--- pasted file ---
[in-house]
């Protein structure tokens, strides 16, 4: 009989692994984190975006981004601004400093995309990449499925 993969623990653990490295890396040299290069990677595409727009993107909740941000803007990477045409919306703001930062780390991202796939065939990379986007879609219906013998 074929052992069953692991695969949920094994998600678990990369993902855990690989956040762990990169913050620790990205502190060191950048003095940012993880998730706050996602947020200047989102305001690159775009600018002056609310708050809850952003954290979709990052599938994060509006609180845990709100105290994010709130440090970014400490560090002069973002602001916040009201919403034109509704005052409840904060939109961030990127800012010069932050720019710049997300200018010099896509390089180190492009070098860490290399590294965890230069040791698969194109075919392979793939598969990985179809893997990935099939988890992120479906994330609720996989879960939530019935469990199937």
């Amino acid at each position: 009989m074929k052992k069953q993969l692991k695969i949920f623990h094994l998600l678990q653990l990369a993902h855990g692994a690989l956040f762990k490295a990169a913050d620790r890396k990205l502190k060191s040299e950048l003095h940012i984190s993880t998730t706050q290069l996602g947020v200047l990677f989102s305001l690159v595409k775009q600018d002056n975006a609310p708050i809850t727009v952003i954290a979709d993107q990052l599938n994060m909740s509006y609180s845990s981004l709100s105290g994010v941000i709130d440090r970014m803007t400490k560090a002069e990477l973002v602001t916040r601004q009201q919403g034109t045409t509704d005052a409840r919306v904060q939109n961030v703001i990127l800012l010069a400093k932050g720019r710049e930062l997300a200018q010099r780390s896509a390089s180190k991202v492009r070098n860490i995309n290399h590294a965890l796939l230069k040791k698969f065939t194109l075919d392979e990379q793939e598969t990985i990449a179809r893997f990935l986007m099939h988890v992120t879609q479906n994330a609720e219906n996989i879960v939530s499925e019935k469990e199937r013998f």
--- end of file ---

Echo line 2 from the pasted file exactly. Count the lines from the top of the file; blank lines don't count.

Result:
């Protein structure tokens, strides 16, 4: 009989692994984190975006981004601004400093995309990449499925 993969623990653990490295890396040299290069990677595409727009993107909740941000803007990477045409919306703001930062780390991202796939065939990379986007879609219906013998 074929052992069953692991695969949920094994998600678990990369993902855990690989956040762990990169913050620790990205502190060191950048003095940012993880998730706050996602947020200047989102305001690159775009600018002056609310708050809850952003954290979709990052599938994060509006609180845990709100105290994010709130440090970014400490560090002069973002602001916040009201919403034109509704005052409840904060939109961030990127800012010069932050720019710049997300200018010099896509390089180190492009070098860490290399590294965890230069040791698969194109075919392979793939598969990985179809893997990935099939988890992120479906994330609720996989879960939530019935469990199937």